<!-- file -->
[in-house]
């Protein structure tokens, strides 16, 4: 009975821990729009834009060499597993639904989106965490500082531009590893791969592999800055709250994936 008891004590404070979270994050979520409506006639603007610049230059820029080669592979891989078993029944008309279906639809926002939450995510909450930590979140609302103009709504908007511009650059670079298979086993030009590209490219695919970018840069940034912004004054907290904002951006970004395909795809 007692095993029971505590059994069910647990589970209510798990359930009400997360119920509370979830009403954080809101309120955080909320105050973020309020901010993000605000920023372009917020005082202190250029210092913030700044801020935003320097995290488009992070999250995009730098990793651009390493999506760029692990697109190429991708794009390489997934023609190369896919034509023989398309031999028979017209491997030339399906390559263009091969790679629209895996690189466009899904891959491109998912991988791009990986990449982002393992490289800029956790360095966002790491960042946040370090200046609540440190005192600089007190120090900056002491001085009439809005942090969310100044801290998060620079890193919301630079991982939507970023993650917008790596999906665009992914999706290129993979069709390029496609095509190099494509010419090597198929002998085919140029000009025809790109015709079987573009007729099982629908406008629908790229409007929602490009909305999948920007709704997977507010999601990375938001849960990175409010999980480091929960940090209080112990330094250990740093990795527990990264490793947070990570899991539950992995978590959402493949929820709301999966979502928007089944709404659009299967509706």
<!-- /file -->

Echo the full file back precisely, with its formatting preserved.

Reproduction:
[in-house]
């Protein structure tokens, strides 16, 4: 009975821990729009834009060499597993639904989106965490500082531009590893791969592999800055709250994936 008891004590404070979270994050979520409506006639603007610049230059820029080669592979891989078993029944008309279906639809926002939450995510909450930590979140609302103009709504908007511009650059670079298979086993030009590209490219695919970018840069940034912004004054907290904002951006970004395909795809 007692095993029971505590059994069910647990589970209510798990359930009400997360119920509370979830009403954080809101309120955080909320105050973020309020901010993000605000920023372009917020005082202190250029210092913030700044801020935003320097995290488009992070999250995009730098990793651009390493999506760029692990697109190429991708794009390489997934023609190369896919034509023989398309031999028979017209491997030339399906390559263009091969790679629209895996690189466009899904891959491109998912991988791009990986990449982002393992490289800029956790360095966002790491960042946040370090200046609540440190005192600089007190120090900056002491001085009439809005942090969310100044801290998060620079890193919301630079991982939507970023993650917008790596999906665009992914999706290129993979069709390029496609095509190099494509010419090597198929002998085919140029000009025809790109015709079987573009007729099982629908406008629908790229409007929602490009909305999948920007709704997977507010999601990375938001849960990175409010999980480091929960940090209080112990330094250990740093990795527990990264490793947070990570899991539950992995978590959402493949929820709301999966979502928007089944709404659009299967509706």